Color this ironic.
Last week Ra’am chairman Mansour Abbas, head of an Islamist party whose sympathy and empathy for the Palestinians is not suspect – even as he promotes a decidedly domestic Arab-Israeli political agenda – admitted that he made a mistake in 2020 voting against the Abraham Accords in the Knesset.
“It was a mistake not to vote for the agreements, and I see positively the agreements and the relations that are developing” between Israel and the Arab Abraham Accord states, he said, during a video lecture to the Washington Institute for Near East Policy. He added that his party will now look for a way where it “can contribute to the strengthening of the ties.”
An ocean away, New York Democratic Congressman Jamaal Bowman wrote to constituents on Tuesday that he will withdraw his co-sponsorship of the Israel Relations Normalization Act, and vote “no” when it comes up for a vote.
That act, which passed the House Foreign Relations Committee in October but has not yet reached the House floor, seeks to strengthen and expand the accords and would require the State Department to take certain actions to promote the normalization of relations between Israel and states in the region.
“While I originally co-sponsored the Israel Relations Normalization Act seeing it as an opportunity to make progress toward justice and healing in the Middle East, as well as a path to a two-state solution, my experience on the ground and further conversation with constituents led me to see that it is not the right step to fulfill these goals,” he wrote in the letter published by Jewish Insider.
The “experience on the ground” Bowman referred to was a J Street-sponsored trip to Israel in November that he took part in.
“I became aware that the deals that this bill supports and seeks to pursue have included deals at odds with human rights and safety for everyday people in the region, including the recognition of Morocco’s control over Western Sahara, and conversations about arms sales with the United Arab Emirates,” he wrote. “In the end, it is my estimation that these actions will only escalate violence in the Middle East and make already vulnerable communities less safe.”
As part of the Abraham Accords, the Trump administration agreed to sell F-35s to the UAE and recognize Moroccan sovereignty over Western Sahara.
In Bowman’s words, “this agreement to normalize relations unhelpfully isolates Palestine and Western Sahara when what we need is a process that engages them.”
The hard-left US publication Jewish Currents, where Peter Beinart is an editor-at-large, wrote that Bowman’s U-turn “points toward a growing split in the Democratic Party over the question of the Abraham Accords.”
The bill, introduced in April 2021, had 329 co-sponsors, including Bowman. According to the magazine, 55 members of the 97-member Congressional Progressive Caucus co-sponsored the bill, while 42 – including the other five members of the group called the “Squad” that Bowman is identified with – did not. One of those members, Cori Bush from Missouri, told Jewish Currents she is opposing the bill because it “incentivizes neighboring nations to isolate the Palestinian people and ignore Israel’s apartheid rule.”
Another member of the CPC who did not co-sponsor the bill is California’s Barbara Lee, currently in Israel as part of a seven-person delegation led by House Speaker Nancy Pelosi. Two other members of the caucus in Pelosi’s delegation, Ro Kahana (California) and Andy Kim (New Jersey), did co-sponsor the bill.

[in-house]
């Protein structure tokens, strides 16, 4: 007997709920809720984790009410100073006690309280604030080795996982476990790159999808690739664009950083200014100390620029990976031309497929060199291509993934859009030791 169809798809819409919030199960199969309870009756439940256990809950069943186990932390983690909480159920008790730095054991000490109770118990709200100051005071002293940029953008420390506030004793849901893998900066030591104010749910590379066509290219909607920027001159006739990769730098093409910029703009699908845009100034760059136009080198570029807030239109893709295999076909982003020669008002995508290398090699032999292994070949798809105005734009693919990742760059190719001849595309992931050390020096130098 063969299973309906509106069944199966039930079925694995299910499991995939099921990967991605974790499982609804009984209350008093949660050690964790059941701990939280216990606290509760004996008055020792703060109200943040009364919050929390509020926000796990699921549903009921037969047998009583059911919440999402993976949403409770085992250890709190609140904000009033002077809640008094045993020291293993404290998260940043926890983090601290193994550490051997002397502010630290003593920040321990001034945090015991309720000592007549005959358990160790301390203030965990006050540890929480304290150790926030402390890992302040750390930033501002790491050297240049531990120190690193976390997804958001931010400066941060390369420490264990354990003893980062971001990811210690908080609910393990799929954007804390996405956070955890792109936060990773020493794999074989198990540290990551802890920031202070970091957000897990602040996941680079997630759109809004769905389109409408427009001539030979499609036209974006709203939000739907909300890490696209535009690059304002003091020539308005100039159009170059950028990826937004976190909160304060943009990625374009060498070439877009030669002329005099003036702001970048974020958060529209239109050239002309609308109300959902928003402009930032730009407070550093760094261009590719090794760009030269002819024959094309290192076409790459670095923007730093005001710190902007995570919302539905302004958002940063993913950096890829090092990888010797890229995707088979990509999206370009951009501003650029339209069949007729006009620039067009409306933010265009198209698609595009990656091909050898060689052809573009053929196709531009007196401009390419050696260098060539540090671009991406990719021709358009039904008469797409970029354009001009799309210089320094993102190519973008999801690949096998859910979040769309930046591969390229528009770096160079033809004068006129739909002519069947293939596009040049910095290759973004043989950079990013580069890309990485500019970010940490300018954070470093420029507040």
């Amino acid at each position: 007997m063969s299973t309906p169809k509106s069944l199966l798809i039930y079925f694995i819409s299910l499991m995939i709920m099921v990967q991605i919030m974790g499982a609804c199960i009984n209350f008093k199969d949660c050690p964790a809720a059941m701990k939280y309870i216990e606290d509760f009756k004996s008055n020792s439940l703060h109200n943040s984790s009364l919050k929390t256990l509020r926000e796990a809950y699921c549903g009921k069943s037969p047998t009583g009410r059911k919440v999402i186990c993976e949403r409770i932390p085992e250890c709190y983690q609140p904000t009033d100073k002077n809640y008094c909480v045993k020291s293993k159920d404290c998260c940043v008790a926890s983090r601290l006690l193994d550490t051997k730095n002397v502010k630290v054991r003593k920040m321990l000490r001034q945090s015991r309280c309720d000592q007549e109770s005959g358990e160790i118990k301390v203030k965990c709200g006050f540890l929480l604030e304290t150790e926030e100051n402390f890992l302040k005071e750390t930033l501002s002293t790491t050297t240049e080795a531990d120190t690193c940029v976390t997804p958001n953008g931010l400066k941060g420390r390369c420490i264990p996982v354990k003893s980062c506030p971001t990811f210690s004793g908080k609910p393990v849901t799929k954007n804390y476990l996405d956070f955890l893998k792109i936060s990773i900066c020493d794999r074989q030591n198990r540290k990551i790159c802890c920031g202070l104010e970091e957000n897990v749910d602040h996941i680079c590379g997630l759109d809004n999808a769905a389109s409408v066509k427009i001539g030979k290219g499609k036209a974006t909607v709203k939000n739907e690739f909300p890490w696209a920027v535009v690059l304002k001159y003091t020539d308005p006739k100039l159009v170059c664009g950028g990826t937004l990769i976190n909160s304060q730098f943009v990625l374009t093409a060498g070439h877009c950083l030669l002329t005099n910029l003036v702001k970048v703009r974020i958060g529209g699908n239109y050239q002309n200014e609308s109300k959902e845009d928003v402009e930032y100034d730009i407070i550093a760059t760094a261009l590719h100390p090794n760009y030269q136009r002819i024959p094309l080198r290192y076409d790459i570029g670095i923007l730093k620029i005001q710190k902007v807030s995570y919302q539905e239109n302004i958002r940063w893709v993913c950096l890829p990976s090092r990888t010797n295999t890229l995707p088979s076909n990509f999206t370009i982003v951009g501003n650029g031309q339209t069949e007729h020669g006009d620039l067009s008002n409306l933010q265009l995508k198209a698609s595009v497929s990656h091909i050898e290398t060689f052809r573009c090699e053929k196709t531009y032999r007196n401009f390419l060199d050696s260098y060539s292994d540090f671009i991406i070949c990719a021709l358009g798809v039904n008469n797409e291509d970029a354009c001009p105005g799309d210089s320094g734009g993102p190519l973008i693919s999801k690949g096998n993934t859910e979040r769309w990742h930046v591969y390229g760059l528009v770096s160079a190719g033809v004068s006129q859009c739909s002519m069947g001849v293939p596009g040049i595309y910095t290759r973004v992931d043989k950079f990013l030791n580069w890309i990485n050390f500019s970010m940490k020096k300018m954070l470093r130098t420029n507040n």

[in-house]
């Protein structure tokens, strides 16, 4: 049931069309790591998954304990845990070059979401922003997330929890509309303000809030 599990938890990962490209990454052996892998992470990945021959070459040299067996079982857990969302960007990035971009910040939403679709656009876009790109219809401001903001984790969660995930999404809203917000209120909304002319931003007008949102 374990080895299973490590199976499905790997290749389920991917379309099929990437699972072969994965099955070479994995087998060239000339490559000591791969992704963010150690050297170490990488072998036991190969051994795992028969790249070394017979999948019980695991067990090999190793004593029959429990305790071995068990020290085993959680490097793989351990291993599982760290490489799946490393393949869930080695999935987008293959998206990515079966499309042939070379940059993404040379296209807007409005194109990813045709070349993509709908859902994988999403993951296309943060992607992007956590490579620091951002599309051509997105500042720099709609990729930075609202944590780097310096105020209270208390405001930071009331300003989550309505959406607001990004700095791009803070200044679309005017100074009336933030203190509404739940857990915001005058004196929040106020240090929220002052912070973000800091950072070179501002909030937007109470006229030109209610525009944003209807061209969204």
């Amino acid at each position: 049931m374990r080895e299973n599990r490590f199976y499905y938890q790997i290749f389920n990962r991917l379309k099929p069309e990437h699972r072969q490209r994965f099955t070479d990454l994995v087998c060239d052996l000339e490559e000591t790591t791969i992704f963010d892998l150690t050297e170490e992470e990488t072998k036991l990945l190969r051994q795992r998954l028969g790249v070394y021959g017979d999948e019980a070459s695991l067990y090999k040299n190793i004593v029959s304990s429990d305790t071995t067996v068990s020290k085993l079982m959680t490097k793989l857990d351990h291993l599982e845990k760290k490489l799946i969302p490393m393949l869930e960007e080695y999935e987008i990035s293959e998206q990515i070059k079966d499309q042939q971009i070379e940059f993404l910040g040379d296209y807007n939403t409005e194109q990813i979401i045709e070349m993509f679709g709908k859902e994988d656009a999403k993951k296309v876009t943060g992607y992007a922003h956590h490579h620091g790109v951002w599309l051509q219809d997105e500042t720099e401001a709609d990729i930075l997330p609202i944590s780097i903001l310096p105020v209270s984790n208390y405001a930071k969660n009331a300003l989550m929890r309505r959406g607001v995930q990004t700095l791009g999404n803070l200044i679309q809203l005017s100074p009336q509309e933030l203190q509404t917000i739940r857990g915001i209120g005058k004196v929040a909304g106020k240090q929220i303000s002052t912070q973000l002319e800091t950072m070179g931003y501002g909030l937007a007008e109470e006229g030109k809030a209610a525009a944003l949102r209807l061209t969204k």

Bowman’s about-face on the bill, and that about half of the CPC – a caucus which accounts for nearly 45% of all Democrats in Congress – would not co-sponsor a bill staunchly supporting peace deals between Israel and Arab states says much about the growing fault line inside the party, and even inside the Progressive Caucus, over Israel.
IF BOWMAN and Bush’s logic would have held sway in 1979, US legislators would not have applauded Egyptian president Anwar Sadat’s peace deal with Israel because it did not solve the Palestinian issue, and included the sale of billions of dollars of arms to Egypt, a country not exactly a paragon of democracy.
The same could be said of Israel’s 1992 peace deal with Jordan. That, too, according to the Bowman-Bush logic, “isolated” the Palestinians, and as a result should not have been welcomed.
Pelosi, however, has not let this type of thinking – one represented by a very vocal part of her party – dent her support of Israel.
During remarks in the Knesset on Wednesday, she declared the establishment of Israel to be “the greatest political achievement of the 20th century,” and that US support for Israel’s security is “ironclad.”
Secretary of State Antony Blinken also made clear that the Bowman-Bush logic is not impacting the Biden Administration’s view of the Abraham Accords.
“This week’s visit by @IsraeliPM [Naftali Bennett] to Bahrain was another important step towards a better tomorrow for the Middle East,” he tweeted on Tuesday. “We welcome the momentous visit and look forward to building new partnerships together.”
US Ambassador to Israel Tom Nides retweeted Blinken, adding “As @IsraeliPM Bennett says, this is a beautiful thing.”
What those tweets show is that the Biden administration – which in the beginning was not enthusiastic about the Abraham Accords because it was a Trump achievement – is now fully on board. But Bowman and some of his cohorts on the far-left of the Democratic Party are not, making them – oddly – progressives against peace.
Happily, they are still in the minority.